1. Cunning, Shawnna M. RN, MSN, CCRN

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Research examining various management techniques can be summarized into five common management mistakes. Nurse leaders can analyze these mistakes and develop innovative corrective strategies to improve recruitment and retention.


Highlight employees' strengths

The first management behavior deserving the label "mistake" is to focus on an employee's weaknesses rather than her strengths. Every individual comes to a job influenced by culture, family, experience, and biases. Frequently, nurse leaders try to change employees' habits to create a uniform workforce, but this type of assimilation is nearly impossible to achieve.


A better solution is to get to know employees and creatively focus on the positive. For example, if a new nurse isn't capable with numbers and drug calculations, focus on the fact that she's personable rather than repeatedly reprimanding her. Simply ask her to double-check drug calculations with a co-worker and assign her to a lonely patient who needs an attentive listener and good communicator.


Experts define talent as "any recurring patterns of behavior that can be productively applied."1 By finding and utilizing your staff members' talents, you create a diverse and happy workforce with improved patient satisfaction.


Focus on strength

Focusing negative attention on weak employees is another management faux pas. Nurse leaders frequently identify deficits in patient care skills, then assign a top performer to further orient struggling employees. This alienates the weaker person and imposes more work on the stronger one. A better method is to observe the characteristics of the best performing and most productive employees. Then, creatively transfer these characteristics to others.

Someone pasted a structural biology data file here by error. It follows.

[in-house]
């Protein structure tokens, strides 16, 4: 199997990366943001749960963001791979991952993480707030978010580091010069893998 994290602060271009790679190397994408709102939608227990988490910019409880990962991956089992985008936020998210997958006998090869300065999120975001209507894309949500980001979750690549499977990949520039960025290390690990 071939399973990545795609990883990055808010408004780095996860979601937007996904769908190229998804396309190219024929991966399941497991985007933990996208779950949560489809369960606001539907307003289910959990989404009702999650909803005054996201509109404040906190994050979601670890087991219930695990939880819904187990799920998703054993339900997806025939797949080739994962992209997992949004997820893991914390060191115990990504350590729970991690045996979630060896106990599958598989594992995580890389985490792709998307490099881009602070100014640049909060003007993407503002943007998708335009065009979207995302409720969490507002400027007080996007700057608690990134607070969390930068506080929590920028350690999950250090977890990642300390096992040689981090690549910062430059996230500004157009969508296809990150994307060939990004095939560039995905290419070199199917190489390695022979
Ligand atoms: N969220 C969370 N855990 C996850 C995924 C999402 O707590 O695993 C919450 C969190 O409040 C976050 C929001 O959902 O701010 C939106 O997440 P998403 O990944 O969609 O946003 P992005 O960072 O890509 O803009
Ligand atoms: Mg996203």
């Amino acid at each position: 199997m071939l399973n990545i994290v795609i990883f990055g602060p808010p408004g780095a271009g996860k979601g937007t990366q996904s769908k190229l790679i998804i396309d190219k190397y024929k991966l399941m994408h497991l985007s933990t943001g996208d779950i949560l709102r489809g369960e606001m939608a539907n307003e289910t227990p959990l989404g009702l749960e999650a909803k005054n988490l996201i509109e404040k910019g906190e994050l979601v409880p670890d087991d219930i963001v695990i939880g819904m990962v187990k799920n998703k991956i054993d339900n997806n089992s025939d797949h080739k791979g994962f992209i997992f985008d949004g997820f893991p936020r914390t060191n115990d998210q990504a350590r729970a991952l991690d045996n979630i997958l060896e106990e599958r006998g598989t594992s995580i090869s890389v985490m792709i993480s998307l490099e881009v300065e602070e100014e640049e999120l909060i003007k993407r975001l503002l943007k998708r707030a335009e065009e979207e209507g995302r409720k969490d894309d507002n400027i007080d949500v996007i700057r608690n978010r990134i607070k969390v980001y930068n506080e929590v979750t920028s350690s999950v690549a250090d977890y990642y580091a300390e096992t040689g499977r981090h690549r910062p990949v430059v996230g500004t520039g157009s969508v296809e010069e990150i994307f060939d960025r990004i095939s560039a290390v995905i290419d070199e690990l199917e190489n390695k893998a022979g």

Effectively communicate

Communication lies at the core of management curriculum but, ironically, it's not always fully defined in terms of behavior. Through communication of expectations, rules, and regulations within your internal culture, staff members will be less frustrated and less likely to fail. Personal communication relates to employee personalities and your facility's internal culture.


Talking to employees one-on-one is one of the best problem-solving methods top managers use. Edwina Woodbury, former CFO of Avon Products, Inc., says she enjoys informal communication. Between 80% and 90% of her company's issues are resolved in the hallways through personal conversations with employees. 2 Particularly related to performance, nurses need to know where they stand with their manager. Employees are upset when they're evaluated by a manager who's never spoken to them prior to the appraisal.


Shower praise

"The key to developing people is to catch them doing something right," said one expert. 3 At times, nurse leaders focus on fixing an employee's flaws and don't provide enough positive verbal feedback for a job well done. A nurse has to provide safe care and be able to perform basic nursing tasks, but everyday kindnesses that improve patient satisfaction are worth noting and praising.


Manage at a distance

Once a nurse leader creates a staff that's happy, empowered, and working well together, it shouldn't require constant managing. She fully outlines outcomes and expectations, yet encourages employees to be creative in the steps and processes of reaching goals. Knowing what motivates people can also be vital to getting a job done well.




1. Buckingham, M., and Coffman, C.:First, Break All The Rules. New York: Simon & Schuster, 1999. [Context Link]


2. Brooks, D., and Brooks, L.:Seven Secrets of Successful Women. New York: McGraw-Hill, 1999 [Context Link]


3. Blanchard, K.:Heart of a Leader. Tulsa: Honor Books, 1999. [Context Link]